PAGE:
Cells have what is called contact inhibition. This means that once they come into contact with each other (or something else), they will cease to grow (or slow growth significantly). However, this is not true of cancer cells. Indeed, it is a hallmark of such cells; they grow and grow and even layer atop each other. Contact inhibition controls cell growth and cancer is, by one general definition, uncontrolled cellular replication.
A recent study led by Vera Gorbunova of the University of Rochester has focused on the naked mole rat and why it has never been observed to develop cancer.
The findings, presented in The Proceedings of the National Academy of Sciences, show that the mole rat’s cells express a gene called p16 that makes the cells “claustrophobic,” stopping the cells’ proliferation when too many of them crowd together, cutting off runaway growth before it can start. The effect of p16 is so pronounced that when researchers mutated the cells to induce a tumor, the cells’ growth barely changed, whereas regular mouse cells became fully cancerous.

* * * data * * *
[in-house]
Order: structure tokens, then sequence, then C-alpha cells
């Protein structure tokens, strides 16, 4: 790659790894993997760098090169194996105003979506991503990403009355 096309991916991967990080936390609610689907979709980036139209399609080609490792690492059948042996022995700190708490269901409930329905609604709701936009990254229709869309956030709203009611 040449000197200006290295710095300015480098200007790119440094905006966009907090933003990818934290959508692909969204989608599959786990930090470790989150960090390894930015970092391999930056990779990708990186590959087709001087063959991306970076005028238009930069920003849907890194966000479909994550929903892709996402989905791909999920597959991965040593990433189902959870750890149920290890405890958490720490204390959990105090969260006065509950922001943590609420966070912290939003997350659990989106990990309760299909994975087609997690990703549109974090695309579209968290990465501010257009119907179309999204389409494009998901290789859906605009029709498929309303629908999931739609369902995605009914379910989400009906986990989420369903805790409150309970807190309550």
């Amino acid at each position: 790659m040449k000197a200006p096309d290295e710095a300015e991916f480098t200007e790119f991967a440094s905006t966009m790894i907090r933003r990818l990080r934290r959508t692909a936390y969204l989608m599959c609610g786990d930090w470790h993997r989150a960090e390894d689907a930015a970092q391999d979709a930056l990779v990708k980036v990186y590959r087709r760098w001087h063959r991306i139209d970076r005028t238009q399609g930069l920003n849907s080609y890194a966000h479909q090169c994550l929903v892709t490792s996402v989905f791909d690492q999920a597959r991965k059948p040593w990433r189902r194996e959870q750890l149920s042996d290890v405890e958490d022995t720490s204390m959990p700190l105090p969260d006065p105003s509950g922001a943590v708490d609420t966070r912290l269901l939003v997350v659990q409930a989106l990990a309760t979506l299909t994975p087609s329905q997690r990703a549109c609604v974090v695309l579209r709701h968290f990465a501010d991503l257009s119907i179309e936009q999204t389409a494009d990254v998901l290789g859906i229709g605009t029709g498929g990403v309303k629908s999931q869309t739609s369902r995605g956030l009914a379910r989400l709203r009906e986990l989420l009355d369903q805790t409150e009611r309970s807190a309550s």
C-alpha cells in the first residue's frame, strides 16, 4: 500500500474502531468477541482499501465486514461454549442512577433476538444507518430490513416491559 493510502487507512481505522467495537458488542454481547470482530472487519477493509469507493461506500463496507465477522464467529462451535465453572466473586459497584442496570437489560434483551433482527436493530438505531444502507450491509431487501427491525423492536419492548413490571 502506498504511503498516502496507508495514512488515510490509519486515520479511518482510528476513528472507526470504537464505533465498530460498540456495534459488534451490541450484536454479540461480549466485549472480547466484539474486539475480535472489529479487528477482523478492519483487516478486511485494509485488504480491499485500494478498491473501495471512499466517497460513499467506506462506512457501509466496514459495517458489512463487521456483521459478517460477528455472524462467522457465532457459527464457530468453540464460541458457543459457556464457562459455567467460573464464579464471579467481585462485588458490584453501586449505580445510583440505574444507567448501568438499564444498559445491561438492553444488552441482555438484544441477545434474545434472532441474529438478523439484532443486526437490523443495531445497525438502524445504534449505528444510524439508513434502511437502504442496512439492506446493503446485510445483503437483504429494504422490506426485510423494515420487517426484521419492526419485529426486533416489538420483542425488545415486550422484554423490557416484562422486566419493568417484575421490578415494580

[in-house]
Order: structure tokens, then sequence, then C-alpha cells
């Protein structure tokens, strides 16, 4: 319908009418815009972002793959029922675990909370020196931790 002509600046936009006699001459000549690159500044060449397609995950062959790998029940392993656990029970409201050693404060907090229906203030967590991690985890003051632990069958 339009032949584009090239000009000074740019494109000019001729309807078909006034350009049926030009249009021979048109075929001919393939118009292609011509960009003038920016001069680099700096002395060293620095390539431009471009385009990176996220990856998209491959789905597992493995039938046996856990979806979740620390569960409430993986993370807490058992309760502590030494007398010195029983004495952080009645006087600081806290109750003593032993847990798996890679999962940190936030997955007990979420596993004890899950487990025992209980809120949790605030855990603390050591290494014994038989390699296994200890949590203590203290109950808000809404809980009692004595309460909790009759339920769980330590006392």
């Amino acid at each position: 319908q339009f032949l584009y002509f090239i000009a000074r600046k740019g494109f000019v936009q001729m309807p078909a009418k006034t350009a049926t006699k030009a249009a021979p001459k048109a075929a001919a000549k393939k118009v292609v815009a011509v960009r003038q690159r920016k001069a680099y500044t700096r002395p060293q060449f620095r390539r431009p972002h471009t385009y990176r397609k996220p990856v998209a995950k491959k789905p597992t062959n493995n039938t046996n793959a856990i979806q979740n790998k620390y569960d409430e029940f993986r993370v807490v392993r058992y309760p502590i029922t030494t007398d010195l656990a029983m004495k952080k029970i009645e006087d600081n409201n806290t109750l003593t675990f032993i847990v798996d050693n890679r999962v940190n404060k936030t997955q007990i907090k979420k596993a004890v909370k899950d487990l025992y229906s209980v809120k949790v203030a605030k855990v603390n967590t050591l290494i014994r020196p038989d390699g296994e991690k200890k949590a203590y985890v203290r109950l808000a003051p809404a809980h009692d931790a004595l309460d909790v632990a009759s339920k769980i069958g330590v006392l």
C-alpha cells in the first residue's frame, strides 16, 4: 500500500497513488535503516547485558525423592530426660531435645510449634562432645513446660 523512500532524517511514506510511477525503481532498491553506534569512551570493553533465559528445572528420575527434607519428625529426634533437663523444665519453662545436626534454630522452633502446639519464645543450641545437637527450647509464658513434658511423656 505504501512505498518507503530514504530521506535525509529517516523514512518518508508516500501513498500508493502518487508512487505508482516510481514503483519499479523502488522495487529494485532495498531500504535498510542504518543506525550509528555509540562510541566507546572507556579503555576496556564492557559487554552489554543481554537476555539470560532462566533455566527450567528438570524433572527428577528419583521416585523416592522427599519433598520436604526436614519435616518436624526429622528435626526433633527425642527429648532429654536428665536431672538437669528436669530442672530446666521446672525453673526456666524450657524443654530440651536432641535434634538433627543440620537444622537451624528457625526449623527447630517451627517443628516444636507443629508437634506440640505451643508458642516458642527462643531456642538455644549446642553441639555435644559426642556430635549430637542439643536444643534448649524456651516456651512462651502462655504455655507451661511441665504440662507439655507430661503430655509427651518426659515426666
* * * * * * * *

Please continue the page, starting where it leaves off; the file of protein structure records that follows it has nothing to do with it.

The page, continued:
This gene is on top of another gene which contributes to restricted growth. Humans (and other animals) only have one, p27, and it gets ‘worked around’ by cancer commonly enough. Cancer in the naked mole rat is theoretically possible, but since it has to breach two barriers to uncontrolled cellular growth, it is unlikely.
As always, there is an excitement with any discovery which could contribute significantly to curbing or stopping many of the major diseases afflicting humanity, but it must be met with temper.
It’s very early to speculate about the implications, but if the effect of p16 can be simulated in humans we might have a way to halt cancer before it starts,” [says Vera Gorbunova].
Might is the key word, and I think Gorbunova’s caution is appropriate. Cancer is a bit of a devil, to say the least, and every discovery seems to lead to a more complicated understanding of how it works. We’ll see what this research turns out to really mean.